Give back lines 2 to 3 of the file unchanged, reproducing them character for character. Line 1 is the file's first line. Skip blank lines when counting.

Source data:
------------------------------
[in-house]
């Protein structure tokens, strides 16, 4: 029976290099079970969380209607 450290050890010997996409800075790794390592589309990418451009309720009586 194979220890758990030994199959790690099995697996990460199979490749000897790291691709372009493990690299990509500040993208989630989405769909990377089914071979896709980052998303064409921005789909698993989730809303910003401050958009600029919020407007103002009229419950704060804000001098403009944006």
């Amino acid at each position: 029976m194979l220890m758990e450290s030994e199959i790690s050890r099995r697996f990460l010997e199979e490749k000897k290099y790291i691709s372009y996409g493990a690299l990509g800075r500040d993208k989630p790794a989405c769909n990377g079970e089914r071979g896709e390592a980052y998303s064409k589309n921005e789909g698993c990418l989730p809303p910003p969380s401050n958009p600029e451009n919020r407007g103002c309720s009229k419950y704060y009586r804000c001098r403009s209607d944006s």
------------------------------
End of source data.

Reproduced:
């Protein structure tokens, strides 16, 4: 029976290099079970969380209607 450290050890010997996409800075790794390592589309990418451009309720009586 194979220890758990030994199959790690099995697996990460199979490749000897790291691709372009493990690299990509500040993208989630989405769909990377089914071979896709980052998303064409921005789909698993989730809303910003401050958009600029919020407007103002009229419950704060804000001098403009944006």
């Amino acid at each position: 029976m194979l220890m758990e450290s030994e199959i790690s050890r099995r697996f990460l010997e199979e490749k000897k290099y790291i691709s372009y996409g493990a690299l990509g800075r500040d993208k989630p790794a989405c769909n990377g079970e089914r071979g896709e390592a980052y998303s064409k589309n921005e789909g698993c990418l989730p809303p910003p969380s401050n958009p600029e451009n919020r407007g103002c309720s009229k419950y704060y009586r804000c001098r403009s209607d944006s």